Any real AIs wouldn't have this problem, since their creators would be out and about, showing off their creations for all the world to see (and also for profit).
from the linked article (emphasis added):
Flexible configuration: LSM elevators can propel a vehicle in any direction, and cabs can be switched from hoistway to hoistway, enabling the creation of “one-way” hoistways with multiple cabs in each. Modular stators allow the height of the elevator to be customized at installation and extended in the future with minimal disruption. LSM elevators can also accommodate inclined layouts, providing an alternative to stairways or escalators.
The upside of doing nothing is that it doesn't make things worse
... The "do nothing" Congress is flipping from a tie (House vs Senate) to mostly one side.
These appointments are meaningless if nothing gets done.
So actually, event nothing sounds like pretty good news to me.
How would things work out if Senator Orrin "The STEM sky is falling!" Hatch was heading that up?
1. strong i7 cpu
2. up to 32gb ram
3. supports four hard drives
Actually "four hard drives" for this model means 2 x 2.5" and 2 x m2 slots. Which is huge, compared to the alleged mainstream performance workstations like Dell's Precision line or HP's z-books or Lenovo's W-series.
I'm running 3 x 400gb ssds in a raid 0 and I find that disk-intensive workloads are pleasingly fast.
I am getting the following in PassMark's Performance Test 8.0:
overall disk score: 5,558
seq read: 715 MB/sec
seq write: 523 MB/sec
random rw: 300 MB/sec
(just for the record, I run regular backups because because of the potential fragility of raid-0).
Why not a 4-drive raid? I figured I'd save a 2.5" slot for a multi-terabyte disk some day for on-board archives once I fill up the ssd's. (And I still have the optical bay to drop a caddy in if I need more storage).
Until 8x pcie ssd devices are available in laptops, raiding SATA together seems like the best way to boost lugable disk performance.
It loosk like the NP9752-S is the current model of this machine.
Now... if if you're looking for insane power in a laptop form factor, take a look at Eurocom's Panther.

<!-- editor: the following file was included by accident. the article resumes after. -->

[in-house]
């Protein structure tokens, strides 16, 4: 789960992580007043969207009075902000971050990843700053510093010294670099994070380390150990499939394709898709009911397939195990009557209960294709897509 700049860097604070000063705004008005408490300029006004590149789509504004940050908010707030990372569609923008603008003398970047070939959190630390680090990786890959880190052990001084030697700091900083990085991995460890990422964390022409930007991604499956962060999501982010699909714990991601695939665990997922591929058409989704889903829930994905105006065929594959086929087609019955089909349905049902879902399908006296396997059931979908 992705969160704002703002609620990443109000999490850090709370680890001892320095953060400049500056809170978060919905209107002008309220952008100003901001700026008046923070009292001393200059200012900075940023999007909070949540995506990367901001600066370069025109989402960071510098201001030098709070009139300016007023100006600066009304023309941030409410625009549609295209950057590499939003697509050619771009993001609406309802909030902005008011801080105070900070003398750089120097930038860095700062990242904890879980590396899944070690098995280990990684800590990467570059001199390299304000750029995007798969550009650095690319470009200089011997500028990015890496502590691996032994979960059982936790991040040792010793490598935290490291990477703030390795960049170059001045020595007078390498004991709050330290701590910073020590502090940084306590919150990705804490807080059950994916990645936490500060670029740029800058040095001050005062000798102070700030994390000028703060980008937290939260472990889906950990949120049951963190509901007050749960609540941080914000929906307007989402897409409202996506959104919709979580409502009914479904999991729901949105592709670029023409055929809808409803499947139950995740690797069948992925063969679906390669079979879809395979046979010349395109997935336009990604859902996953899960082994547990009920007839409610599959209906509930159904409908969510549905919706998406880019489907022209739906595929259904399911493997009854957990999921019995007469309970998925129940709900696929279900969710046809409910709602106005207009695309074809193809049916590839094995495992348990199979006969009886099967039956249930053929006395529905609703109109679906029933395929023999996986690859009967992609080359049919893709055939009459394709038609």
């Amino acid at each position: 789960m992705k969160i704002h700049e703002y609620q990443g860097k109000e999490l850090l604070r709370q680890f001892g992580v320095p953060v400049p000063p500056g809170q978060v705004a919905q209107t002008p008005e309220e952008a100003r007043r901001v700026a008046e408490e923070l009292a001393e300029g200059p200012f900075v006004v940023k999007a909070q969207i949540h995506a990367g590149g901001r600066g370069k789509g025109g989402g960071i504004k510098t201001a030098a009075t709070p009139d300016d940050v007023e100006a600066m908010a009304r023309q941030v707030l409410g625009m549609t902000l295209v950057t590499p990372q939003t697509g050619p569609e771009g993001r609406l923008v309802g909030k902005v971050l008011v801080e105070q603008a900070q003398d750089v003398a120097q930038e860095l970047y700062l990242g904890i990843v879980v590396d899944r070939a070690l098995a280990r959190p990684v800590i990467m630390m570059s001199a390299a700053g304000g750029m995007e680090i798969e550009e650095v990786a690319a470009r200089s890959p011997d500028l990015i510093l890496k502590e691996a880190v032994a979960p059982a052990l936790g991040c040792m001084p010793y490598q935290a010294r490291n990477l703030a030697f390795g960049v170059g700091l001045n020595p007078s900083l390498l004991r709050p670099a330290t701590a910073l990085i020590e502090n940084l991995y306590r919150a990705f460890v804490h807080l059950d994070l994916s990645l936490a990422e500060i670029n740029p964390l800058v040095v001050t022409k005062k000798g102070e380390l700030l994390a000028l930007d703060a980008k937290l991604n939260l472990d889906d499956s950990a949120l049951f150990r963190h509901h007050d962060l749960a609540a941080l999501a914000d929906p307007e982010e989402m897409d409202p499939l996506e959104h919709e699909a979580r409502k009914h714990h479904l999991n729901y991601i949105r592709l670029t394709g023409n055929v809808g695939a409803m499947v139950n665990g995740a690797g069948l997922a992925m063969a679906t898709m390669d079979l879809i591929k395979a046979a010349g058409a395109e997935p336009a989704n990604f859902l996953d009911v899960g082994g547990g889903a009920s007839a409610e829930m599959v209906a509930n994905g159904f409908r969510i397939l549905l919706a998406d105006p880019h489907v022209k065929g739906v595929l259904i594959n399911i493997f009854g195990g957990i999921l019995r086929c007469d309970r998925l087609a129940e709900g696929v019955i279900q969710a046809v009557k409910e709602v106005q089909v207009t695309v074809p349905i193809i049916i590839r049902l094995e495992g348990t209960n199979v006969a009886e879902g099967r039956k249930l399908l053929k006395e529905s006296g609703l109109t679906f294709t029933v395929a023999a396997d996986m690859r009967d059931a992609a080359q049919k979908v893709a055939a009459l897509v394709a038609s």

If you really need crazy CPU cycles, this seems like a good choice:
PassMark for xeon E5-2687W v2
Here are the specs; I didn't go with the Panther because the cost-curve didn't work for me (money actually is an object in my case).
All-in-One Server with XEON 12-cores/24-threads, integrated display, keyboard and built in UPS (Uninterrupted Power Supply)
WEIGHT/DIMENSIONS: 5.5kg (12.1lbs); 419(W)x286(D)x57.9-62.1(H)mm (16.76x11.44x2.31-2.48inch)
SECURITY: TPM 1.2; Fingerprint, Kensington Lock
OPERATING SYSTEMS: Microsoft: Server 2012, 2008R2; VMware, VMware ESXi; Linux; RedHat 6.4 Enterprise Server Edition
CORE LOGIC: Intel C600/X79 Express Chipset
PROCESSOR: 12-core, 10-core, 8-core and 6-core Intel XEON E5-2600 and E5-2600 v2 series; up to E5-2697 v2 (12-cores/24-threads); socket LGA2011
MEMORY: up to 32GB; DDR3-1333/1600/1866; four physical SODIMM sockets
EXPANSION: Built-in ExpressCard 34/54 slot (for optional Expansion box required for Dual/Quad Port or Fiber LAN Adapter for i.e. for VMware ESXi)
STORAGE: up to 8TB of storage with four physical HDD or SSD, RAID 0/1/5/10 support; SATA 6Gb/s
NETWORK:on-board 1Gbe LAN (Intel 82579V); 2nd or Dual-port LAN Adapter(s) available via ExpressCard slot or via external expansion Magma box
OPTICAL DRIVE BAY: DVD-RW or Blu Ray Burner or 4th Hard Drive
I/O PORTS: 3x USB 3.0; 2x USB 2.0; eSATA; Firewire-800 (TI XIO2221ZAY); DisplayPort v1.2; DVI-I (SL); HDMI 1.4a out w/HDCP; Headphone; Microphone; S/PDIF out; Line-in; RJ-45 / LAN